By Aruna D'Souza
When faculty members Robert Ransick and Andrew Cencini launched Future Studio in the fall of 2014, they envisioned a class that would function as a startup. Students would work collaboratively to bring a product to market, taking on all the complexities that it entailed: research and development, prototype design, market and financial analysis, business planning, and potential public launch.
But unlike a typical tech startup, designed to maximize investors’ profit in as short a time as possible, Future Studio wanted to operate differently. How to calculate a financial return on an investment that took into account the well-being of workers, the local community, the environment, and social justice, too?
Ransick, whose work as an artist uses digital technology to spur public participation outside traditional spaces like galleries and museums, was curious whether imagining business as a form of art practice was one solution to this question.
He was so curious, in fact, that in the wake of the 2008 financial collapse and the Occupy Wall Street protests, while a full-time faculty member at Bennington, he pursued an MBA at Bard as part of his research. “The goal wasn’t simply to get another credential,” says Ransick. “It was to take a deep dive into the world of business in order to find out how the United States had gotten ourselves into the mess we had.”
The idea of Future Studio emerged as Ransick’s MBA capstone project.
“The business world always grabs from the artistic world in terms of creative strategies and has usurped a lot of language from art and design in the name of innovation,” he says. “What if we flipped those terms? What if we ran a business like an art studio, as a creative space where you can be creative and get things done and take it back into the world with a different set of values?”
So Ransick and Cencini—a computer scientist—assembled a group of students who came from all over the College, including art and design, technology, and The Center for the Advancement for Public Action, to undertake the two-term-long experiment.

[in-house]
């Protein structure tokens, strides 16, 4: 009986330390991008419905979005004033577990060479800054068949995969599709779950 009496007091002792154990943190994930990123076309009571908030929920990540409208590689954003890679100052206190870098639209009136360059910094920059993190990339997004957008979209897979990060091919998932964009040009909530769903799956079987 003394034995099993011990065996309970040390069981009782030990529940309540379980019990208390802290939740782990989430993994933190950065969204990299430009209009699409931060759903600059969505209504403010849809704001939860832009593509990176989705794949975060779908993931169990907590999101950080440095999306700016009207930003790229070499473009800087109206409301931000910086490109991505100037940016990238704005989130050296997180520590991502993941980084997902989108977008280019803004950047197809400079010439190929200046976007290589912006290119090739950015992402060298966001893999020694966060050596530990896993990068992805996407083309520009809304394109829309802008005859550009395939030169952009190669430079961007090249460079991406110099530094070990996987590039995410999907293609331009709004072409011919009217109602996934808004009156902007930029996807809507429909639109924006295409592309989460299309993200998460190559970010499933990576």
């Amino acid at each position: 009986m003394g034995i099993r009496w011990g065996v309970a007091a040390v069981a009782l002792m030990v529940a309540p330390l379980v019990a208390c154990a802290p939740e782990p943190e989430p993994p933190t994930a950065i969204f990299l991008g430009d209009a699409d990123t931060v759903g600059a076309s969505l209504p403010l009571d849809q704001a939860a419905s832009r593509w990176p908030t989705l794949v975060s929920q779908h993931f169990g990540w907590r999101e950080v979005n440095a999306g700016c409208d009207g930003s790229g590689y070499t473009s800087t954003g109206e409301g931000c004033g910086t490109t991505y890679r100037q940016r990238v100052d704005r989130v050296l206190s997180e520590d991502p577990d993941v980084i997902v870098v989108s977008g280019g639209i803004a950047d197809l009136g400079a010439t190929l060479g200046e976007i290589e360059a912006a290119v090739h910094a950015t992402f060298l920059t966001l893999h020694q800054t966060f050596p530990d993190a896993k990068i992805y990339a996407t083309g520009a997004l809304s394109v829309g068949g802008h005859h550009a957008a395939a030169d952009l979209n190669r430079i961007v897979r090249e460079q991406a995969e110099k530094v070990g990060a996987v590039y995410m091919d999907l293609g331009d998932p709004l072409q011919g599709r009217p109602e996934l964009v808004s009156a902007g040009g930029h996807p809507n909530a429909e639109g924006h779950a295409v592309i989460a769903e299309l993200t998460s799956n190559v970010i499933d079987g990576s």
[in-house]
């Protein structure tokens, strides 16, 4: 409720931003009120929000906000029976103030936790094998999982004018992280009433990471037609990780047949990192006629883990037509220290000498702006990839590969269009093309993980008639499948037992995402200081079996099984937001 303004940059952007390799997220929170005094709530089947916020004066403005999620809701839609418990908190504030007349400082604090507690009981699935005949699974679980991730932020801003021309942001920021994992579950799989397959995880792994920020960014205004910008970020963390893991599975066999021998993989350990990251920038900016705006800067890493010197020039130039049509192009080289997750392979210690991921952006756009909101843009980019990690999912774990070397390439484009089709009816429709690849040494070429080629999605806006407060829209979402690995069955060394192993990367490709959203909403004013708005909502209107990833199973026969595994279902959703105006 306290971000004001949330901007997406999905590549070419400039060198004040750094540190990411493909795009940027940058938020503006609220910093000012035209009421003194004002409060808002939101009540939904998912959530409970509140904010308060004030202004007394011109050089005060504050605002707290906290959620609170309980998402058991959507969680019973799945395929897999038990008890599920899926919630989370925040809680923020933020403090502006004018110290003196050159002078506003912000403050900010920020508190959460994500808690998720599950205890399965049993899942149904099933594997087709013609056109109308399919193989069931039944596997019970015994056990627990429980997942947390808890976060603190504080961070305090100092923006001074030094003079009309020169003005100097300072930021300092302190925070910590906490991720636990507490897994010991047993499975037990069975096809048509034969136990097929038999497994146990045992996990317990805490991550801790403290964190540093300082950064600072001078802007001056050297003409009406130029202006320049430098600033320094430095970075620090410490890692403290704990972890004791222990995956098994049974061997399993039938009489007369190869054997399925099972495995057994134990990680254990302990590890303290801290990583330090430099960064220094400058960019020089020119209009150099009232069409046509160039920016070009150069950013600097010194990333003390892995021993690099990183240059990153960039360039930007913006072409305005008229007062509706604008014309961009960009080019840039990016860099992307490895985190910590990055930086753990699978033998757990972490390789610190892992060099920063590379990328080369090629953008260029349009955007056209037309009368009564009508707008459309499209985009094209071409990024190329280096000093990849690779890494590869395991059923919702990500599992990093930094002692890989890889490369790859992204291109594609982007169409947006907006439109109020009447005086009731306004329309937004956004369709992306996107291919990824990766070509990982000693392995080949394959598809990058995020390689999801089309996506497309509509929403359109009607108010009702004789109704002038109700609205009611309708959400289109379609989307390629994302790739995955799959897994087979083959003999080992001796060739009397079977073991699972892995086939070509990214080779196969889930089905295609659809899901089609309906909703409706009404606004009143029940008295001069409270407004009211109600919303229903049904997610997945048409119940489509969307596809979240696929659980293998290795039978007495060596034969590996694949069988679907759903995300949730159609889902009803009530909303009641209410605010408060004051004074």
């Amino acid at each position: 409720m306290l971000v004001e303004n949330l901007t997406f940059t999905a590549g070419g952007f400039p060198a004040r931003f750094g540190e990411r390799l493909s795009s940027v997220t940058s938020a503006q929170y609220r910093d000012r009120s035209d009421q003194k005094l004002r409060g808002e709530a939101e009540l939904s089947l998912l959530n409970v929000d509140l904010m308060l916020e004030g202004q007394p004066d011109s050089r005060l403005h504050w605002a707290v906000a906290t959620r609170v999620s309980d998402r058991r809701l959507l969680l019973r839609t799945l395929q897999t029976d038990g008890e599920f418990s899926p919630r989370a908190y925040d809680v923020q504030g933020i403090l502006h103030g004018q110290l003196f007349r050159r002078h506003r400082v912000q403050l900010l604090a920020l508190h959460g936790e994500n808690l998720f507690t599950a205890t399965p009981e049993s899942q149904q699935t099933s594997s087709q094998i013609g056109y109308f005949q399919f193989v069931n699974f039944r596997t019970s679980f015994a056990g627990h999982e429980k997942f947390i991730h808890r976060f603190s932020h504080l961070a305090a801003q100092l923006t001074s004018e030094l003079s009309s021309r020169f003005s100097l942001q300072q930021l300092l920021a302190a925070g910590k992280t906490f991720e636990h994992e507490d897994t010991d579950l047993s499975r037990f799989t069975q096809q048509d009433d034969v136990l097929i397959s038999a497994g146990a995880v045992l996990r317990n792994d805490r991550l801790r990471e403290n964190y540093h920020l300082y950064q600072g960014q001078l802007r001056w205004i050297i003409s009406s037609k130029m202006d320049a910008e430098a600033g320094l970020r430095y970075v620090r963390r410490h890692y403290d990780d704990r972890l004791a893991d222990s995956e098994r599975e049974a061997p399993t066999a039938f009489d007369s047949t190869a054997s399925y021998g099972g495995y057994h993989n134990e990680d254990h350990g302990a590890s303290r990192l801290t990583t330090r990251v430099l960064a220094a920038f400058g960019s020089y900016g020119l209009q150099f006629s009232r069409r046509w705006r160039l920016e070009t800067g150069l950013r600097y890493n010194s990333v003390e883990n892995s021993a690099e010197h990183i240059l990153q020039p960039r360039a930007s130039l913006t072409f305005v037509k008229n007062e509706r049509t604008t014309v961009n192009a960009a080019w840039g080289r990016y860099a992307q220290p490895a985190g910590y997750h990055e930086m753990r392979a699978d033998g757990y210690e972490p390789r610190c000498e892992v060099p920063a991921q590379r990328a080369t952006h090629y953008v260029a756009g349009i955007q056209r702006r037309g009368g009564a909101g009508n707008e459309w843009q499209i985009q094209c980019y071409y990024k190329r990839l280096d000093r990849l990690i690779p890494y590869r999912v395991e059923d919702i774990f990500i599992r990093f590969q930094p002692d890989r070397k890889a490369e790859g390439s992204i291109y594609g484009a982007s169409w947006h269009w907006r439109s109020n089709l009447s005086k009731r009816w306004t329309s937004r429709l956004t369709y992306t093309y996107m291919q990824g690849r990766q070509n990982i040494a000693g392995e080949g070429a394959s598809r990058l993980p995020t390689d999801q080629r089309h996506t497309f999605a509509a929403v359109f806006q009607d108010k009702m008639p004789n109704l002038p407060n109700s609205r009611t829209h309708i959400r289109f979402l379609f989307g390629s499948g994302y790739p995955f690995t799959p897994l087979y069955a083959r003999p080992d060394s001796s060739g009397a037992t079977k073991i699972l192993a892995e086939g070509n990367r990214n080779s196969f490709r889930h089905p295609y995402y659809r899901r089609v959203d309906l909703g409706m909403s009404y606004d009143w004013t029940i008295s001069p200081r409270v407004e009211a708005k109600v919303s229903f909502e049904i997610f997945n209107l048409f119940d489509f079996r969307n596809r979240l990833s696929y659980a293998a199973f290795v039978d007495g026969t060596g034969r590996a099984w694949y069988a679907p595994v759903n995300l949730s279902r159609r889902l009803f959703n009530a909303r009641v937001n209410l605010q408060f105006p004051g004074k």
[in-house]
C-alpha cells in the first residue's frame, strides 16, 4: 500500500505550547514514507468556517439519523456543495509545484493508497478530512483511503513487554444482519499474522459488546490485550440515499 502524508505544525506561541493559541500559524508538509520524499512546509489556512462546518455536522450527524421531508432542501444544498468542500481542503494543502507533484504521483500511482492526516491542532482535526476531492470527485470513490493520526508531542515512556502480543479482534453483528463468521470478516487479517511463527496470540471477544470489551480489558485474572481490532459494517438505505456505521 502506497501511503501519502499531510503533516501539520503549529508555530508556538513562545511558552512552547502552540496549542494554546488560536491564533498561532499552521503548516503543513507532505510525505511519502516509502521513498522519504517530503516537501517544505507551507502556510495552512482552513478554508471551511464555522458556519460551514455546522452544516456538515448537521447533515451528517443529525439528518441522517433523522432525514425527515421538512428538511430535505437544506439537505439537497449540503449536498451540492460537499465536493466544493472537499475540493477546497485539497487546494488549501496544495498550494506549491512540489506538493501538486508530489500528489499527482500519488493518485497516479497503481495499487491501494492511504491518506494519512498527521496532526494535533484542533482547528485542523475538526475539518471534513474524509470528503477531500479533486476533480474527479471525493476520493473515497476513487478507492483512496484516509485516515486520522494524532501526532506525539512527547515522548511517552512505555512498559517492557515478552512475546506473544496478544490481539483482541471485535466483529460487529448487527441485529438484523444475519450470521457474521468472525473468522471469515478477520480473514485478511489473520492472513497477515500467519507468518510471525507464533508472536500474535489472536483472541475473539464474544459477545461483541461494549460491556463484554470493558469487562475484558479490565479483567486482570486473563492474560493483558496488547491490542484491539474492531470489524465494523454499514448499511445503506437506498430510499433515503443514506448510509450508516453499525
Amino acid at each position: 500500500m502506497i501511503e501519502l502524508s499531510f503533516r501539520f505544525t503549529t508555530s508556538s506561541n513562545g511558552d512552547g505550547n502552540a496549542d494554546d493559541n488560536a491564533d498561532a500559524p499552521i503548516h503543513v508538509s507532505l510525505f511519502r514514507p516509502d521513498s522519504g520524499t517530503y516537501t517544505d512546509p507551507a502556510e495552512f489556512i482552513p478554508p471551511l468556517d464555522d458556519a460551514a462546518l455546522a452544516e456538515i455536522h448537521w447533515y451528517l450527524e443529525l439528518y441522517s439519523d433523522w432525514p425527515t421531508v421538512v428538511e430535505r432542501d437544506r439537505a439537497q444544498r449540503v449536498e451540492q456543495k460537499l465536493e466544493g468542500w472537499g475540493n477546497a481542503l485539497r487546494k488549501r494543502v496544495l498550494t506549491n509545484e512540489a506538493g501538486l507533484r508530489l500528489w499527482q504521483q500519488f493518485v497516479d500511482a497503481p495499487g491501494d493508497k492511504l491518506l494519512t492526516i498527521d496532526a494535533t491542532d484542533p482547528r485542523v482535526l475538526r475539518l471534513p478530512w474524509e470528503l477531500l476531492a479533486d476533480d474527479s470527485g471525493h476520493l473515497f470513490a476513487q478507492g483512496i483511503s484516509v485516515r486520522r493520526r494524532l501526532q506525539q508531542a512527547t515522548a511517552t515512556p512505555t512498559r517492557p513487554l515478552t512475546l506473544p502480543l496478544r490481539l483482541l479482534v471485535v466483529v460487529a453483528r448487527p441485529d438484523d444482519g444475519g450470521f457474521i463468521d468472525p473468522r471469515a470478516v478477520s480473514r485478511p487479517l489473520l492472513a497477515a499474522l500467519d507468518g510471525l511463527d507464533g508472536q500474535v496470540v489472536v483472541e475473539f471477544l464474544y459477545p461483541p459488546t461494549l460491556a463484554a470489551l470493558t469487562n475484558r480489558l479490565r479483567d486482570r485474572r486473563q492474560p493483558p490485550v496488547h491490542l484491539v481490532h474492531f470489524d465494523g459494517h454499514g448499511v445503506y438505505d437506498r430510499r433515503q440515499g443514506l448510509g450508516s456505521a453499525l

In the first term, students focused on creative problem solving, design training, gaining business acumen, and researching alternative business models. The students organized themselves into four teams to develop product ideas, and by December presented their proposals to community members from the College and town. In the spring, they homed in on one product idea to focus their work, regrouping into teams oriented around engineering, design, business planning, and market analysis in order to test the viability of moving the project closer to market.
During the process, they consulted with advisors: local business leaders; representatives from organizations including the Small Business Association of Vermont, the Bennington County Industrial Corporation, and the Eastern Conference for Workplace Democracy; and alums including David Zicarelli '83, owner of Cycling 74, a software development company and music label specializing in interactive media.
Rohail Altaf '17, one of the two programmers in the class, arrived at Bennington from his home country of Pakistan with 12 years of tech experience under his belt. He has been coding since he was nine and received his first paycheck for building a website at 12.